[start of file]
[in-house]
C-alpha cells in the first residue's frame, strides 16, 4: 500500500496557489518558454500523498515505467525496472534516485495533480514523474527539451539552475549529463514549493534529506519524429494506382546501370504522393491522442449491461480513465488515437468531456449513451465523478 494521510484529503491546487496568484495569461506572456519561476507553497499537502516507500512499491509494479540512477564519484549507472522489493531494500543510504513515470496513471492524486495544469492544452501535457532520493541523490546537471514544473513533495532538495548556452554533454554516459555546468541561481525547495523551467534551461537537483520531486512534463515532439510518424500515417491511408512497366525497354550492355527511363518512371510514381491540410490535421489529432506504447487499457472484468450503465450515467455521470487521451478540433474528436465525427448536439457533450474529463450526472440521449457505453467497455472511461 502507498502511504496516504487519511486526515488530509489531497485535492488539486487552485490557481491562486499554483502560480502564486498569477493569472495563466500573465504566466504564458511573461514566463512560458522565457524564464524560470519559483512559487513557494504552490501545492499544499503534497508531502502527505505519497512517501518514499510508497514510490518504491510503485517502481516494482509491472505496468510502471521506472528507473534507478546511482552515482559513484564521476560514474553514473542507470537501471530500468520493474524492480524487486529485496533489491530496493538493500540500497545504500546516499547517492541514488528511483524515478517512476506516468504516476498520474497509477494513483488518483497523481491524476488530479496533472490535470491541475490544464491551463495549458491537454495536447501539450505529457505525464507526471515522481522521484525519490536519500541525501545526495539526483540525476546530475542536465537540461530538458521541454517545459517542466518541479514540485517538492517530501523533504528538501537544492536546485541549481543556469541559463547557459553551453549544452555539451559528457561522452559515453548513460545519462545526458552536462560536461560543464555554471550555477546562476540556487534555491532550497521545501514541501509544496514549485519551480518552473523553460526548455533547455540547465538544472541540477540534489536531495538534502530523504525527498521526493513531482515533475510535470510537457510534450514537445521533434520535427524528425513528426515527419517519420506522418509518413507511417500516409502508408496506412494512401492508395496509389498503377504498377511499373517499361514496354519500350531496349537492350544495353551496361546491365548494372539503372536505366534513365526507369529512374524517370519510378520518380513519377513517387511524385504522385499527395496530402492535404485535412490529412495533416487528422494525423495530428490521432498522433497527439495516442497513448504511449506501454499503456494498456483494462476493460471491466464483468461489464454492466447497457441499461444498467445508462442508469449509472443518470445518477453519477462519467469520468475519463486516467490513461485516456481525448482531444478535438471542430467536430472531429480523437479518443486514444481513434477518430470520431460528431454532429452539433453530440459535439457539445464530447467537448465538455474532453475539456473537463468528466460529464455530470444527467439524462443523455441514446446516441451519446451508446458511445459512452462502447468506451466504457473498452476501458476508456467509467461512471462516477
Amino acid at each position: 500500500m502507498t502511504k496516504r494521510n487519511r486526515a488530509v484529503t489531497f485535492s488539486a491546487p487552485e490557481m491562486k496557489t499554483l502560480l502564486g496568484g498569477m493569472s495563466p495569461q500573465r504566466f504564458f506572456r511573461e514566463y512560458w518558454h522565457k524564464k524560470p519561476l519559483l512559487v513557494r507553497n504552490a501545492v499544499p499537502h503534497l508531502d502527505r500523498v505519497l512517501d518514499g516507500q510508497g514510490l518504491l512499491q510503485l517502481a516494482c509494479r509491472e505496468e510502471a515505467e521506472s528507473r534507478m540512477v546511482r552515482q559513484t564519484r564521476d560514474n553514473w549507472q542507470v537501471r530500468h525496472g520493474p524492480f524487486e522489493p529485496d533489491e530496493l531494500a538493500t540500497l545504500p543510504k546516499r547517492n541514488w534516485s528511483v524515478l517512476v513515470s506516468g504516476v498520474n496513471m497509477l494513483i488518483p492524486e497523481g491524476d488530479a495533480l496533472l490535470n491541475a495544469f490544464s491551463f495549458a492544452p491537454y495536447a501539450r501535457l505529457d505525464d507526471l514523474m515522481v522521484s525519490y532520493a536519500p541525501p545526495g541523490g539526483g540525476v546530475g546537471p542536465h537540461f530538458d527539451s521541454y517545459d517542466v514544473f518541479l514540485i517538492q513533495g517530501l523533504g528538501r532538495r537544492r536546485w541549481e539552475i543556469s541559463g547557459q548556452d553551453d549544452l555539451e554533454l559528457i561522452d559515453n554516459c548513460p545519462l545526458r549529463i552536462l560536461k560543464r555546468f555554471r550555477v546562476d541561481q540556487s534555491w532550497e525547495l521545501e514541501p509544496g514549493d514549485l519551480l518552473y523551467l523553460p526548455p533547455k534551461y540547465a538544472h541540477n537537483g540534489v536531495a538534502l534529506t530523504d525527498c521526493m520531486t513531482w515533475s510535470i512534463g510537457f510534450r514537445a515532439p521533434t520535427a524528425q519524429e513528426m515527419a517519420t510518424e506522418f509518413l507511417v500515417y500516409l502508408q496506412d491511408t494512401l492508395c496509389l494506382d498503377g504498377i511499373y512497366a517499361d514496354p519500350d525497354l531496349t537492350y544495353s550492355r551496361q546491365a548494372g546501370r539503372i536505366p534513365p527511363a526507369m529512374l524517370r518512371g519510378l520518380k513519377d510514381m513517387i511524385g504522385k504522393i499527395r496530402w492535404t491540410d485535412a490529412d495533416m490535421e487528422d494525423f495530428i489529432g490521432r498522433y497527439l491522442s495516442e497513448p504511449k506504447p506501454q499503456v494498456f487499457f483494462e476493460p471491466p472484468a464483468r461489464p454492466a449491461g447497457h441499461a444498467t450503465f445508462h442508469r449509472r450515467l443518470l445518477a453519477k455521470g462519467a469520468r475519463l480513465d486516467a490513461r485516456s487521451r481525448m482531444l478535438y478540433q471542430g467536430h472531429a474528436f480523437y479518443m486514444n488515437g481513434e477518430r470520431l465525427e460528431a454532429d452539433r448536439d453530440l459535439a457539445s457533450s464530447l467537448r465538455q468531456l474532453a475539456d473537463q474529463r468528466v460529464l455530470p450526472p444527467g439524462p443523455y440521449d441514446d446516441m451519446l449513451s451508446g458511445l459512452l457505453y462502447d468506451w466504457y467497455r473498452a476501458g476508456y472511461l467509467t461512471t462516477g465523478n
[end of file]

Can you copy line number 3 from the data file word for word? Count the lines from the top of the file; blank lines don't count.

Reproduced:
Amino acid at each position: 500500500m502507498t502511504k496516504r494521510n487519511r486526515a488530509v484529503t489531497f485535492s488539486a491546487p487552485e490557481m491562486k496557489t499554483l502560480l502564486g496568484g498569477m493569472s495563466p495569461q500573465r504566466f504564458f506572456r511573461e514566463y512560458w518558454h522565457k524564464k524560470p519561476l519559483l512559487v513557494r507553497n504552490a501545492v499544499p499537502h503534497l508531502d502527505r500523498v505519497l512517501d518514499g516507500q510508497g514510490l518504491l512499491q510503485l517502481a516494482c509494479r509491472e505496468e510502471a515505467e521506472s528507473r534507478m540512477v546511482r552515482q559513484t564519484r564521476d560514474n553514473w549507472q542507470v537501471r530500468h525496472g520493474p524492480f524487486e522489493p529485496d533489491e530496493l531494500a538493500t540500497l545504500p543510504k546516499r547517492n541514488w534516485s528511483v524515478l517512476v513515470s506516468g504516476v498520474n496513471m497509477l494513483i488518483p492524486e497523481g491524476d488530479a495533480l496533472l490535470n491541475a495544469f490544464s491551463f495549458a492544452p491537454y495536447a501539450r501535457l505529457d505525464d507526471l514523474m515522481v522521484s525519490y532520493a536519500p541525501p545526495g541523490g539526483g540525476v546530475g546537471p542536465h537540461f530538458d527539451s521541454y517545459d517542466v514544473f518541479l514540485i517538492q513533495g517530501l523533504g528538501r532538495r537544492r536546485w541549481e539552475i543556469s541559463g547557459q548556452d553551453d549544452l555539451e554533454l559528457i561522452d559515453n554516459c548513460p545519462l545526458r549529463i552536462l560536461k560543464r555546468f555554471r550555477v546562476d541561481q540556487s534555491w532550497e525547495l521545501e514541501p509544496g514549493d514549485l519551480l518552473y523551467l523553460p526548455p533547455k534551461y540547465a538544472h541540477n537537483g540534489v536531495a538534502l534529506t530523504d525527498c521526493m520531486t513531482w515533475s510535470i512534463g510537457f510534450r514537445a515532439p521533434t520535427a524528425q519524429e513528426m515527419a517519420t510518424e506522418f509518413l507511417v500515417y500516409l502508408q496506412d491511408t494512401l492508395c496509389l494506382d498503377g504498377i511499373y512497366a517499361d514496354p519500350d525497354l531496349t537492350y544495353s550492355r551496361q546491365a548494372g546501370r539503372i536505366p534513365p527511363a526507369m529512374l524517370r518512371g519510378l520518380k513519377d510514381m513517387i511524385g504522385k504522393i499527395r496530402w492535404t491540410d485535412a490529412d495533416m490535421e487528422d494525423f495530428i489529432g490521432r498522433y497527439l491522442s495516442e497513448p504511449k506504447p506501454q499503456v494498456f487499457f483494462e476493460p471491466p472484468a464483468r461489464p454492466a449491461g447497457h441499461a444498467t450503465f445508462h442508469r449509472r450515467l443518470l445518477a453519477k455521470g462519467a469520468r475519463l480513465d486516467a490513461r485516456s487521451r481525448m482531444l478535438y478540433q471542430g467536430h472531429a474528436f480523437y479518443m486514444n488515437g481513434e477518430r470520431l465525427e460528431a454532429d452539433r448536439d453530440l459535439a457539445s457533450s464530447l467537448r465538455q468531456l474532453a475539456d473537463q474529463r468528466v460529464l455530470p450526472p444527467g439524462p443523455y440521449d441514446d446516441m451519446l449513451s451508446g458511445l459512452l457505453y462502447d468506451w466504457y467497455r473498452a476501458g476508456y472511461l467509467t461512471t462516477g465523478n